ABRAMS, "Orientation of Critical Theories"
Purpose of Thinking
The main purpose in Abrams' introduction to his book on the Romantics is to give a historical overview of the predominant modes of criticism prior to its "radical shift" to concerns about the artists relationship to the art, the mode he considers to be the major orientation of modern critical theory. He characterizes and traces the development of the four major varieties of critical theory going from oldest to newest--mimetic theory, which suggests that art is an imitation of the exterior world and the actions of people; pragmatic theory, the theory which most focuses on audience in relation to art and its purposes; expressive theory, which centers on the feelings of the artist and the art resulting from the outpouring of those feelings; and last, the objective theory that calls for a work of art to be viewed as a closed system to be considered apart from the "externals" of object imitated, audience reaction, or artist intention. Further, Abrams provides a basic framework for his discussion by noting what he sees as the things that criticism can and can't be expected to accomplish and by providing a set of basic terms and definitions--audience, artist, universe, and work--with which all theory concerns itself to a greater or lesser degree. One of the interesting things his chronology implies is that the theories, though divergent, feed into each other and provide avenues for the development of the next phase. (Even in Longinus and Bacon he locates some of the seeds of the expressive theories.) Though this introduction is designed to establish a critical perspective for the information in the book which it precedes, the historic overview and discussion of critical perspective raise issues pertinent to any discussion of literature and criticism.
Question at Issue (problem)
While Abrams mentions the broad questions at the center of aesthetics"What is art?" and "What is poetry?"--the main question in this essay is "What is good critical theory?" Corollaries stated or implied include: What should the criteria be? What ends can we hope to achieve? What can we reasonably expect theory to accomplish? Is one theory better than another and if so why? Where can the distinction between aesthetic/critical theory and philosophy be drawn? What is the interplay between literary production and/or change and that of critical theory? Can variety of theories co-exist?
Abrams draws on a broad continuum of past critical theory to illustrate the four major (western) positions in his discussion of the history of criticism. He focuses on the major critical statements that correspond to, and best define, each. Beginning at the beginning, he locates the most restrictive aspect of mimetic theory in Plato's theory of forms. A philosophy rather than a critical perspective, Plato's theory distinguishes between Ideal things (God's productions), which don't exist in the material world, and flawed copies (man's productions) of the Ideal which do. Therefore art, since it only imitates these flawed copies of the Ideal, is the lowest form of production.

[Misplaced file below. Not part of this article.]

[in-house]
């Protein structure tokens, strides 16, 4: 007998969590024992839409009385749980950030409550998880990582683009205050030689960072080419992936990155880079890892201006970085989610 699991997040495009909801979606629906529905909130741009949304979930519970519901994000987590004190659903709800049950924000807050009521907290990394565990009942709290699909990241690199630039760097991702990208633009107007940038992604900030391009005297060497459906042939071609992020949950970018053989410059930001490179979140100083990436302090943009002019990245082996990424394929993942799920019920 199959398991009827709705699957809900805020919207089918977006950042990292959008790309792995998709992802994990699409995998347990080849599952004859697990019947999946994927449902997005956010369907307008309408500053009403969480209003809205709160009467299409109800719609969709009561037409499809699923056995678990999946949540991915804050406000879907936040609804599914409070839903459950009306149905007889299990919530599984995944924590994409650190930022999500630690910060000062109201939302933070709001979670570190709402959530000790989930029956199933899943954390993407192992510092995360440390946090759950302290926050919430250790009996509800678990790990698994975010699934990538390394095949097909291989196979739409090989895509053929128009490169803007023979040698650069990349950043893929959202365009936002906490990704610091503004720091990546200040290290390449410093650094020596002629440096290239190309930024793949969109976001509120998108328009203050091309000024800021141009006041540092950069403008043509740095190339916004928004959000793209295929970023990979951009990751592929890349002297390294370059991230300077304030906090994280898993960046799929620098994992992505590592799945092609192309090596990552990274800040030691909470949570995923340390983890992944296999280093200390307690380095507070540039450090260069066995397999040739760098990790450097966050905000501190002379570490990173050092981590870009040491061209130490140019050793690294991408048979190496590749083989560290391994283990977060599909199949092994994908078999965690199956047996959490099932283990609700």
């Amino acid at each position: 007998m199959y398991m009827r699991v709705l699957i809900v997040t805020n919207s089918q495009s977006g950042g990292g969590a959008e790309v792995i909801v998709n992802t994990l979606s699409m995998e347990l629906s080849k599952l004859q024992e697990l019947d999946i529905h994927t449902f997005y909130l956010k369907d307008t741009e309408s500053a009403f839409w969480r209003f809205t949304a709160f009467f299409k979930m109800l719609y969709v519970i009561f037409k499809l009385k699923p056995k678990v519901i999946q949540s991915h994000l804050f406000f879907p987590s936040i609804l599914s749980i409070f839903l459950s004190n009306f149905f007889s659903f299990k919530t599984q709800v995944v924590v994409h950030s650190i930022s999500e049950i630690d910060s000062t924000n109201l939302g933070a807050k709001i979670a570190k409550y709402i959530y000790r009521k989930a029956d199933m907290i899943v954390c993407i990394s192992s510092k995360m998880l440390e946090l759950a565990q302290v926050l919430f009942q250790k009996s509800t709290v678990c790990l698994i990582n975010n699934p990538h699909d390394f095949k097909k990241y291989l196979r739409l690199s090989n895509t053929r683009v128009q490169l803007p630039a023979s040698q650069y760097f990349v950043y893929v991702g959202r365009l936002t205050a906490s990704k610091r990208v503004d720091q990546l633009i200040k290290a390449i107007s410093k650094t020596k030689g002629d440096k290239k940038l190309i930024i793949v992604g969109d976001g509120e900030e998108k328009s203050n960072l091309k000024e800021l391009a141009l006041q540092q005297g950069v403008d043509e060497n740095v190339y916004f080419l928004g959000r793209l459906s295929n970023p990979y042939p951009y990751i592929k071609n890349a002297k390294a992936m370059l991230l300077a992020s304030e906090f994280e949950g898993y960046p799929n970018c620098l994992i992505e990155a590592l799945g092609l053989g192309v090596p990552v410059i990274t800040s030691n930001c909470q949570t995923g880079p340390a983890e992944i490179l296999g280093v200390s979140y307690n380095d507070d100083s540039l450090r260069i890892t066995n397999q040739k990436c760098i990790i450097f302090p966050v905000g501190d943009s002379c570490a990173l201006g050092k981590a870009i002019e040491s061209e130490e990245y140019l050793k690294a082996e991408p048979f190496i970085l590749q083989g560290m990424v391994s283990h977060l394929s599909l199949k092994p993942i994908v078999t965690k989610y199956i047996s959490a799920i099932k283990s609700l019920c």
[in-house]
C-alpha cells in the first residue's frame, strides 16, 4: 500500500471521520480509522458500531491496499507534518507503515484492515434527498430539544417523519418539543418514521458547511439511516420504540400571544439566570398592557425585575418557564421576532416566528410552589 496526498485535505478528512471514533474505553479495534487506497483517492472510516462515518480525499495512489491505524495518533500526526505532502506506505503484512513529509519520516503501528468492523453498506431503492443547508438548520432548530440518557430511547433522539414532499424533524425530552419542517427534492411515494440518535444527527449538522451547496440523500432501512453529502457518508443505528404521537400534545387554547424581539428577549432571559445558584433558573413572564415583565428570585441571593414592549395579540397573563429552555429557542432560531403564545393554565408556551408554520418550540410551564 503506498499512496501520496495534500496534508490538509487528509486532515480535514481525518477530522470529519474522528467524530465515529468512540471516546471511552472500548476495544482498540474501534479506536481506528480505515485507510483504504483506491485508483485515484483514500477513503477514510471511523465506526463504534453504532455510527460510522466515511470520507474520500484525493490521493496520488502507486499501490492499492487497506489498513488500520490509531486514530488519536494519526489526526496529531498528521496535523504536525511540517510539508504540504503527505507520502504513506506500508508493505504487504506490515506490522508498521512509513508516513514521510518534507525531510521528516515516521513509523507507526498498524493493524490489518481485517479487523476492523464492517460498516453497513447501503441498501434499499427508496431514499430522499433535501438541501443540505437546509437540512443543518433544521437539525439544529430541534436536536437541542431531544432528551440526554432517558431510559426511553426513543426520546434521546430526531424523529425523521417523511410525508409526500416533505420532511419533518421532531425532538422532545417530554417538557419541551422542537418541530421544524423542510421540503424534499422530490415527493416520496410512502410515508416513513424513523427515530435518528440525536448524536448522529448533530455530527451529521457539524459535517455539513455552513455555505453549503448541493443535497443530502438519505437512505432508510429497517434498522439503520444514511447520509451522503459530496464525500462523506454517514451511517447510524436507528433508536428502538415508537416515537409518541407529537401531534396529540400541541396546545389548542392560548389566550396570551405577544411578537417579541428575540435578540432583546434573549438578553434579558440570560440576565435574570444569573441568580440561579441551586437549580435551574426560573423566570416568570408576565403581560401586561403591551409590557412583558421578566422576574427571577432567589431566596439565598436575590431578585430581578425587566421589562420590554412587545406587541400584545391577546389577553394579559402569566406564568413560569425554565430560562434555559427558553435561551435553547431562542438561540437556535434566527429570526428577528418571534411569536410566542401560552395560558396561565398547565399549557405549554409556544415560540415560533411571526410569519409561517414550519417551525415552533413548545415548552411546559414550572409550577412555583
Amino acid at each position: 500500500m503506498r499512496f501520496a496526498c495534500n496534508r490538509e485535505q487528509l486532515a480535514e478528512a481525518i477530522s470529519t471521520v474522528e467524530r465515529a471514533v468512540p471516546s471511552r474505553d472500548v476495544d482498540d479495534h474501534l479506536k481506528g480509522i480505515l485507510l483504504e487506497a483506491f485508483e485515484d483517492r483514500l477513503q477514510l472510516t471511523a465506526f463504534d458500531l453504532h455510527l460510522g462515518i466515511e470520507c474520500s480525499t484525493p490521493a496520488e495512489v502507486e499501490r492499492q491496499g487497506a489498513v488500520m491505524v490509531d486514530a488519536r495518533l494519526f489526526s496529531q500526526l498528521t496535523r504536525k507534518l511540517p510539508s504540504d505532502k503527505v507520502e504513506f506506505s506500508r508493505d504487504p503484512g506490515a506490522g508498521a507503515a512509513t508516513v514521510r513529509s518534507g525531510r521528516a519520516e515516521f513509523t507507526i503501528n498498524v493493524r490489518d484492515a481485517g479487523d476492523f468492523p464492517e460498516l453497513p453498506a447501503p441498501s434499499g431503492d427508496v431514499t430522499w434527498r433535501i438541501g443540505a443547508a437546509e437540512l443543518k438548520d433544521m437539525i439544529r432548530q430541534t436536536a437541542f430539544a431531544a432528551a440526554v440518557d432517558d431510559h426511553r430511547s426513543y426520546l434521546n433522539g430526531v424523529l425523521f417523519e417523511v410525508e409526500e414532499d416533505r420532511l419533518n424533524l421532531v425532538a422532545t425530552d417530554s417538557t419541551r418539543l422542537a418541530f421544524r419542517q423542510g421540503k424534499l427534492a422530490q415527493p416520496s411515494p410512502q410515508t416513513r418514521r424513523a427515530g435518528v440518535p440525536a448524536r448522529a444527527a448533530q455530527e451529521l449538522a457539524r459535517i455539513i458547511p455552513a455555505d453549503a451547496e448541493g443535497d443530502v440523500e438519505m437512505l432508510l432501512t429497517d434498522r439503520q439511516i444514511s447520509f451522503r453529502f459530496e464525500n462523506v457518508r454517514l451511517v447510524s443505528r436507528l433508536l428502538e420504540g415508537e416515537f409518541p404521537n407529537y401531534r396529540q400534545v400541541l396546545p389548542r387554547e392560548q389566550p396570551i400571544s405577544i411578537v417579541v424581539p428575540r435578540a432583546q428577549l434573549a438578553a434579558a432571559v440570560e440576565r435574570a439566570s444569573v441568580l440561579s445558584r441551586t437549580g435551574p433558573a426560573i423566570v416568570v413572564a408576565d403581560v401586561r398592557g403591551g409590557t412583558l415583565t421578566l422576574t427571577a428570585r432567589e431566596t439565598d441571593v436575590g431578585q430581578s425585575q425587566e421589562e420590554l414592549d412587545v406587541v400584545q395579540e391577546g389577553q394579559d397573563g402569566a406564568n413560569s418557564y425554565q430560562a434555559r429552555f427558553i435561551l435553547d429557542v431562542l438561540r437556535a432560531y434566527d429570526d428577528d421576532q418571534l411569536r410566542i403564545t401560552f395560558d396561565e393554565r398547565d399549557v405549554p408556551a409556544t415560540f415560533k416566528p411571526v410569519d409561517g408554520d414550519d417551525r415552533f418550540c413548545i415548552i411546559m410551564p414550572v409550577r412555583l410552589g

The mimetic model continues in Aristotle but Abrams posits that the difference in the way imitation functions in the two "distinguishes radically their consideration of art." Aristotle doesn't privilege the world of "Ideals" and separates the category of "art" from other human endeavors. Further, he recognizes not only the human capacity for imitation but the desire as well. Offering the first real aesthetic considerations, the issue of imitation versus something better transforms into one of type and quality of imitation. Audience becomes another important consideration for Aristotle, who makes "the necessary emotional effects on an audience" one of the criteria for judging art, but the artist (other than as a causal agent) is not considered.
Abrams points out that references to art as imitation continue into neo-classicism. But, he suggests, though "imitation" continued as an important part of critical vocabulary, the artist not only had to imitate, he had to find new things to imitate in new ways. Additionally, the focus on audience, and the directive that art should teach and delight, strengthened, moving critical theory into the pragmatic, marked, according to Abrams, by Sir Philip Sidney's The Apologie for Poetry. The pragmatic approach, then, "looks at the work of art chiefly as a means to an end...and tends to judge its value according to its success in achieving that aim." In the context of pragmatism, Abrams discusses Richard Hurd's "essential properties" of poetry: figurative language, fiction and versification, and Johnson's Preface to Shakespeare in which Johnson states that "The end of writing is to instruct; the end of poetry is to instruct by pleasing," something at which, for the most part, Johnson sees Shakespeare as a "naturally" talented genius. "Measured either by its duration or the number of its adherents," states Abrams, the morality based, audience focused pragmatic approach to criticism "has been the principal aesthetic attitude of the Western world"